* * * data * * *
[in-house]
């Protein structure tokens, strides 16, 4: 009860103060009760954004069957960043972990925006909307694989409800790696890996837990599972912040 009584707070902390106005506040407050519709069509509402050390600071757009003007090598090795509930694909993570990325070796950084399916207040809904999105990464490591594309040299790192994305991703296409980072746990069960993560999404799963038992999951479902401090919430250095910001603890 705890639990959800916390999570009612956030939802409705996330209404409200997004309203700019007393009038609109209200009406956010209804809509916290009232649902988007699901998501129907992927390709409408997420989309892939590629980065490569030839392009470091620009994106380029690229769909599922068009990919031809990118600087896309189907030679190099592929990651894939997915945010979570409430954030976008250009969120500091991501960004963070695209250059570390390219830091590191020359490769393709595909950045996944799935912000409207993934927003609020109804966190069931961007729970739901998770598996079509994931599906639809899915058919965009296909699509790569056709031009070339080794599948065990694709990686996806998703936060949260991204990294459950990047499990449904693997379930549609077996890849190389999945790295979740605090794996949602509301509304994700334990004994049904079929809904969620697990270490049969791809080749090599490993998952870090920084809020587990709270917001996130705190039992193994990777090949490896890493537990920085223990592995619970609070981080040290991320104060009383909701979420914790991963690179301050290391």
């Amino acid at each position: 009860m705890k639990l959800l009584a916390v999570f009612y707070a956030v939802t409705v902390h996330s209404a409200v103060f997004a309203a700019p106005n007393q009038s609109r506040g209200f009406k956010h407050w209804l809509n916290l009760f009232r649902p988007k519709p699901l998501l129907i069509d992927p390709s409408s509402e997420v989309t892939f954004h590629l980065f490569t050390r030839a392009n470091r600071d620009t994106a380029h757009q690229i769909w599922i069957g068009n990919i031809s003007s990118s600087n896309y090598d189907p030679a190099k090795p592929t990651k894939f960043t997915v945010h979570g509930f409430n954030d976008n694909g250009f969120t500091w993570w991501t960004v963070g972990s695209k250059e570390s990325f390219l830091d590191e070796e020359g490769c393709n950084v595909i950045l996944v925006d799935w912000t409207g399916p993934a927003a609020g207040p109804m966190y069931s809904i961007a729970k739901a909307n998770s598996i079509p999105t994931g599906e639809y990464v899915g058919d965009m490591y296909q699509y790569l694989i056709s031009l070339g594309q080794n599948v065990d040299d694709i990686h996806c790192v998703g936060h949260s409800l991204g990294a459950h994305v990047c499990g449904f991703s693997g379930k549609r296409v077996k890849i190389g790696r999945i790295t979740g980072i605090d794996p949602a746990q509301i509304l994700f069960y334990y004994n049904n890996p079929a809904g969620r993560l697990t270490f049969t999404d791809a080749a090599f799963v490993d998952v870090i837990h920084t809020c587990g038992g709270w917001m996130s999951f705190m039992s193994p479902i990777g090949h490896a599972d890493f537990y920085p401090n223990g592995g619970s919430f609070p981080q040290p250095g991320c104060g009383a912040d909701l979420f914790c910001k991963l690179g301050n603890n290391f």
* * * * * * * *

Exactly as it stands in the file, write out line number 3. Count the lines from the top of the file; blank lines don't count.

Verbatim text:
């Amino acid at each position: 009860m705890k639990l959800l009584a916390v999570f009612y707070a956030v939802t409705v902390h996330s209404a409200v103060f997004a309203a700019p106005n007393q009038s609109r506040g209200f009406k956010h407050w209804l809509n916290l009760f009232r649902p988007k519709p699901l998501l129907i069509d992927p390709s409408s509402e997420v989309t892939f954004h590629l980065f490569t050390r030839a392009n470091r600071d620009t994106a380029h757009q690229i769909w599922i069957g068009n990919i031809s003007s990118s600087n896309y090598d189907p030679a190099k090795p592929t990651k894939f960043t997915v945010h979570g509930f409430n954030d976008n694909g250009f969120t500091w993570w991501t960004v963070g972990s695209k250059e570390s990325f390219l830091d590191e070796e020359g490769c393709n950084v595909i950045l996944v925006d799935w912000t409207g399916p993934a927003a609020g207040p109804m966190y069931s809904i961007a729970k739901a909307n998770s598996i079509p999105t994931g599906e639809y990464v899915g058919d965009m490591y296909q699509y790569l694989i056709s031009l070339g594309q080794n599948v065990d040299d694709i990686h996806c790192v998703g936060h949260s409800l991204g990294a459950h994305v990047c499990g449904f991703s693997g379930k549609r296409v077996k890849i190389g790696r999945i790295t979740g980072i605090d794996p949602a746990q509301i509304l994700f069960y334990y004994n049904n890996p079929a809904g969620r993560l697990t270490f049969t999404d791809a080749a090599f799963v490993d998952v870090i837990h920084t809020c587990g038992g709270w917001m996130s999951f705190m039992s193994p479902i990777g090949h490896a599972d890493f537990y920085p401090n223990g592995g619970s919430f609070p981080q040290p250095g991320c104060g009383a912040d909701l979420f914790c910001k991963l690179g301050n603890n290391f």